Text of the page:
At Apollo, we talk a lot about building a unified graph, and for good reason. A unified graph provides incredible benefits – a single source of truth for all services, faster apps, faster delivery, less maintenance overhead, and more.
But unification introduces new challenges, especially at scale;
“How do I support different experiences and levels of access for different personas or types of users like customers, employees, suppliers, and partners?”
“How do I provide my partners and public API users with a schema scoped for their integration and app development needs?”
“How do I provide client-specific BFFs and experience-driven schemas alongside a canonical domain-driven schema?”
“How do I restrict access to experimental or non-stable parts of the schema, but still allow access for testing and early adopters?”
These common challenges boil down to one question: “how do I serve multiple different audiences with a single unified graph?” Today, we’re excited to announce Contracts, a new feature in preview on Apollo’s Enterprise plan that allows you to create tailored graphs for different audiences by applying filters to a single unified graph.
Modularity when consuming the graph
We often discuss consolidating APIs, but there are benefits to separation as well. Separate APIs can be managed by independent backend teams with less coordination. They can also be tailored to whoever will be consuming them and individually governed for granular access control.
We want to unify our services into a single graph to reduce manual API maintenance and improve delivery velocity, but we don’t want to lose the benefits of separate APIs. Apollo Federation accomplishes this for the backend by modularizing the graph into subgraphs that can be modified asynchronously, allowing service teams to build a unified graph while still operating independently. Contracts deliver the same modularity for the frontend.
With Contracts, graph platform teams can create tailored experiences for multiple audiences by creating contract graphs that contain a filtered subset of the unified graph. Each contract can align with a particular developer audience to streamline the graph experience, rather than providing the entire graph to every internal and external developer.
Using contracts you can create separate graphs for partner developers, specific client applications, public APIs, experimental features, and more without losing any of the benefits of the unified graph.
Contracts work with a simple but powerful new
@tag directive which you can apply to fields, interfaces, objects, and unions in your subgraph schemas. You then create filter rules which include or exclude certain tags. Anything not included in the contract will be removed from the client-facing schema for that contract but will still be included in the internal supergraph schema to be used for Federation and routing.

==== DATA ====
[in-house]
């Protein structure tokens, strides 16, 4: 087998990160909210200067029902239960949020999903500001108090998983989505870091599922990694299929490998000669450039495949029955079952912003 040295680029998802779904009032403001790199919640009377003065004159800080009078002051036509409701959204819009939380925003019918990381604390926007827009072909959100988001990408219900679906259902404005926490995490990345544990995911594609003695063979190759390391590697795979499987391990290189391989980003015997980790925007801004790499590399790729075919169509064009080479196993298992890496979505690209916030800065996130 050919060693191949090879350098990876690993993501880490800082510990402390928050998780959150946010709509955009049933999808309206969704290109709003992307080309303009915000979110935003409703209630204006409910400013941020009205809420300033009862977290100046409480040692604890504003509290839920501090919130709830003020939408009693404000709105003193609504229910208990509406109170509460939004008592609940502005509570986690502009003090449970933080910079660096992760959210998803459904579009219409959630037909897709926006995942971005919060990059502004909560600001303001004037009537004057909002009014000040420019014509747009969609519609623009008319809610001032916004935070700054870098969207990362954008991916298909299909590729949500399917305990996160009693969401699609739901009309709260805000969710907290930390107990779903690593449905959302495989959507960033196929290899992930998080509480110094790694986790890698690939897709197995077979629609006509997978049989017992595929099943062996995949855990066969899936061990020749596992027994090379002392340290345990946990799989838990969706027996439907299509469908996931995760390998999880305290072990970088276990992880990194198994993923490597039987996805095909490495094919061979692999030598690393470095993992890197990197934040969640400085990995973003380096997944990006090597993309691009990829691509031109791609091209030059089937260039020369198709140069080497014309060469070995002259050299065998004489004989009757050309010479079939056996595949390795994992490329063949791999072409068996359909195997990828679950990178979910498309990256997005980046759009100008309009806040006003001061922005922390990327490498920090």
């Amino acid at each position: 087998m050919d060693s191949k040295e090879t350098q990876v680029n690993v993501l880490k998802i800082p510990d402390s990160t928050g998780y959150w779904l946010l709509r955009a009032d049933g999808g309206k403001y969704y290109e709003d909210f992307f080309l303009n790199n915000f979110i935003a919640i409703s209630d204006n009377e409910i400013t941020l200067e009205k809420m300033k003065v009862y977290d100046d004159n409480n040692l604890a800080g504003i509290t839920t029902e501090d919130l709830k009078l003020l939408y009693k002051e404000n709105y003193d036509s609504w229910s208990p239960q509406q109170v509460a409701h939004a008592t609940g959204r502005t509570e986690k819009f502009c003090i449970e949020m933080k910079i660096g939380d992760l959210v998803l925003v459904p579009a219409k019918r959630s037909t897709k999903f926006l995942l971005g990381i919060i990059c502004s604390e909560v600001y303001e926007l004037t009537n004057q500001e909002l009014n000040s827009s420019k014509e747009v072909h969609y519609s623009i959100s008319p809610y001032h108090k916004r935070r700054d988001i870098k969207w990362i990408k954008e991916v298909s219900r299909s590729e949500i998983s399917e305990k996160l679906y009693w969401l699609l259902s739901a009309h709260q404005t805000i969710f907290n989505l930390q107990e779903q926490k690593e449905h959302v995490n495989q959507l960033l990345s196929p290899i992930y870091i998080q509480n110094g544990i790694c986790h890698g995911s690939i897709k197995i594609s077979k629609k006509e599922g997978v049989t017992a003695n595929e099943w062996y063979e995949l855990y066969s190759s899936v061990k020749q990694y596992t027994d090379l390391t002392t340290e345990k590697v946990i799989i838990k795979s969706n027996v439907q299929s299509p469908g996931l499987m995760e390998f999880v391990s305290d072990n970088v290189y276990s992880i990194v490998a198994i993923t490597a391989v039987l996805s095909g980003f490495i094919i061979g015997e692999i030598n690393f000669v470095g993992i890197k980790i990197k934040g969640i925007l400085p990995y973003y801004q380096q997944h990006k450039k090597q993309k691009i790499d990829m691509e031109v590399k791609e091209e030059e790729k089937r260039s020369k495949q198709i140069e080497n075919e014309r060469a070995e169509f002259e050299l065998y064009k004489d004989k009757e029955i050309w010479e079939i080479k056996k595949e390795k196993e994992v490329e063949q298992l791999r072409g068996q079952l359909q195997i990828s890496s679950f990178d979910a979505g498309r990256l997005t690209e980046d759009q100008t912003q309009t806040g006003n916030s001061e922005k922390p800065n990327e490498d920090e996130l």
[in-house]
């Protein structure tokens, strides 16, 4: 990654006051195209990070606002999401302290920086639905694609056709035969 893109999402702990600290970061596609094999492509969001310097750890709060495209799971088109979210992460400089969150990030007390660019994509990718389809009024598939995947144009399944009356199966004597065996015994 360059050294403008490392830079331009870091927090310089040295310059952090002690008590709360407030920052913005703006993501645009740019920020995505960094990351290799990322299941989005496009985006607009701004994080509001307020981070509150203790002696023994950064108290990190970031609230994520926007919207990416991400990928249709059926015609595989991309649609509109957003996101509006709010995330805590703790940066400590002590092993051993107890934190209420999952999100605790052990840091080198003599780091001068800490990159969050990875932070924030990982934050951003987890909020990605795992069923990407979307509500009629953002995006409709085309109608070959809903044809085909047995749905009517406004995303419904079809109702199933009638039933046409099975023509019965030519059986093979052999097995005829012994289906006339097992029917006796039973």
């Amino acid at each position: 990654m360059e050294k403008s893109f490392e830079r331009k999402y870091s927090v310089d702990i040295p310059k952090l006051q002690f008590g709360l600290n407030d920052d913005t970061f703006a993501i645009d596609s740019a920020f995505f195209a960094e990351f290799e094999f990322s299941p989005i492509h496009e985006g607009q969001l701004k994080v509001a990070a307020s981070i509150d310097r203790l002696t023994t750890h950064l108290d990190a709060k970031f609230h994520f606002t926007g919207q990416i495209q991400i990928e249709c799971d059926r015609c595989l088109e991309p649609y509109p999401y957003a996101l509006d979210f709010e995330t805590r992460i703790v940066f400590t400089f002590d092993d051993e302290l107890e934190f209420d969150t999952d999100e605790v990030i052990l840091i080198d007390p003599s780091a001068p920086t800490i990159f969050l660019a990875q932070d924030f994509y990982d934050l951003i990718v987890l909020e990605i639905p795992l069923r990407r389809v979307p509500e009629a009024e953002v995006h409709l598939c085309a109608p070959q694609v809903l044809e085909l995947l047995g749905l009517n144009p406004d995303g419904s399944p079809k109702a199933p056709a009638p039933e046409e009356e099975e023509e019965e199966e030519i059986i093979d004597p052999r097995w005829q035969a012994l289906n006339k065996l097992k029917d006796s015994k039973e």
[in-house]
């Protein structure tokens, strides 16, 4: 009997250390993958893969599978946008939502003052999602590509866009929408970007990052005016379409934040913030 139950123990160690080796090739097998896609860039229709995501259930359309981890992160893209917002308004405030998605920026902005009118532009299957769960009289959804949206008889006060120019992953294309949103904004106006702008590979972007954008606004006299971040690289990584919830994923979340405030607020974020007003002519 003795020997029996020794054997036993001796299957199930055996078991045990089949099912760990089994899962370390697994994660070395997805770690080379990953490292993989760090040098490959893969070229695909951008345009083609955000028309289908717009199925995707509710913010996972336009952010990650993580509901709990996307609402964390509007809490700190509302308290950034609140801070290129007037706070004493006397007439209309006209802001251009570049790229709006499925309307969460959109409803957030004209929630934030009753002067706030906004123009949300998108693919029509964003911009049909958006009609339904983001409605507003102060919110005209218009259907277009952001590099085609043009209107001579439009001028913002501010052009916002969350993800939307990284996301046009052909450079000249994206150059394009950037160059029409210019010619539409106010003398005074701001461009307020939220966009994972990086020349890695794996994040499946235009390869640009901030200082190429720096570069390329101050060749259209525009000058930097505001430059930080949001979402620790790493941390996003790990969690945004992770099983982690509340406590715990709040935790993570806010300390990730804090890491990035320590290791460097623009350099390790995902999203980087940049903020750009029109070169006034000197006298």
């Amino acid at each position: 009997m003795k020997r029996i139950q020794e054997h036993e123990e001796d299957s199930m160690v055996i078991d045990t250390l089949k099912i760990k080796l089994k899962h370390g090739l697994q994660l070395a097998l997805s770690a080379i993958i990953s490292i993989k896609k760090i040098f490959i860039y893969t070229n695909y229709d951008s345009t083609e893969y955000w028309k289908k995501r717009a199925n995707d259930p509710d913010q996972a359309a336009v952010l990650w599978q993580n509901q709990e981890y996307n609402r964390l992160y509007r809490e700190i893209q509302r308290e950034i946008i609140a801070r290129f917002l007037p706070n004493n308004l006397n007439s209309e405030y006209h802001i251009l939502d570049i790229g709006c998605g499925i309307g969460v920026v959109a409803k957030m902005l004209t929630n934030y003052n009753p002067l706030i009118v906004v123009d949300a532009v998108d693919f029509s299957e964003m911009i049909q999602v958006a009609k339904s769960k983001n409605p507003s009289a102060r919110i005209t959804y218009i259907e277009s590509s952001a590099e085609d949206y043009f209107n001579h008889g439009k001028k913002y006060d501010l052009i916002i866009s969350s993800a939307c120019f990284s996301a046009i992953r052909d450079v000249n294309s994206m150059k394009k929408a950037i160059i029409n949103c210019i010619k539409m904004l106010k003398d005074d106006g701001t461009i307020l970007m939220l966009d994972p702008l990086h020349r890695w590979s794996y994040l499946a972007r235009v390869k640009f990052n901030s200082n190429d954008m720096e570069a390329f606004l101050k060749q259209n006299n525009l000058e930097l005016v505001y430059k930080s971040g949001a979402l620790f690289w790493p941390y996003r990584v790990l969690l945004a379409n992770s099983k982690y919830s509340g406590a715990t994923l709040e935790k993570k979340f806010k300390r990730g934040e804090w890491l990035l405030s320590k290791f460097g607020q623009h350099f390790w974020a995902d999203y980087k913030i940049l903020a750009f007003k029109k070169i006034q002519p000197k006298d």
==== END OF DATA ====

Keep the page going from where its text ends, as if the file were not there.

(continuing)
Documentation contracts vs deployed contracts
There are two ways you can use a contract schema – as documentation or as a running endpoint.
You might use a contract schema just for documentation if you simply want to streamline the graph experience for internal developers by only showing them the fields they need from the graph. For example, you could create a mobile contract schema that only includes parts of the graph that are relevant to mobile developers and removes unnecessary parts that may only be useful for web or IoT applications.
With Apollo Studio you can point consumers at the tailored contract schema so that they get the full Studio experience with a changelog, comprehensive schema reference, and interactive Explorer scoped to the relevant subset of the graph.
There may be times, however, when we want to restrict not only what appears in the documentation, but also what can actually be queried by a particular audience. To accomplish this, we can deploy a dedicated Apollo Gateway or Router to run the contract schema as a separate endpoint.
Developers accessing the deployed contract endpoint will only be able to query parts of the graph that exist in the contract schema and will encounter an error if they try to query for fields that are not included in the contract. This can be particularly useful for building endpoints for external partners or for a public-facing API.
Managed Federation, managed contracts
BFFs and other customized APIs for different audiences are fantastic for providing a streamlined developer experience, but they also create overhead for whoever maintains them. One of the best things about contracts is that they automatically remain up-to-date without any manual work when combined with Apollo Managed Federation.
With Managed Federation in Apollo Studio, independent backend service teams publish subgraph schema updates into Apollo, including any tags to be used for contracts. The subgraph schemas are composed together into a supergraph schema which is then used to power a graph router like the Apollo Gateway or Apollo Router. Using the included tags, contract filters are run on the unified supergraph schema automatically deriving subset contract schemas.
Contracts are available in preview today on Apollo’s Enterprise plan! If you’d like to learn more about Contracts, check out our documentation or join us virtually today at GraphQL Summit where we’ll be doing a deep dive and demo on contracts during the “How to Serve Many Audiences with One Graph” talk! If you aren’t on Apollo Enterprise and would like to try it out, talk to us about an Enterprise trial.
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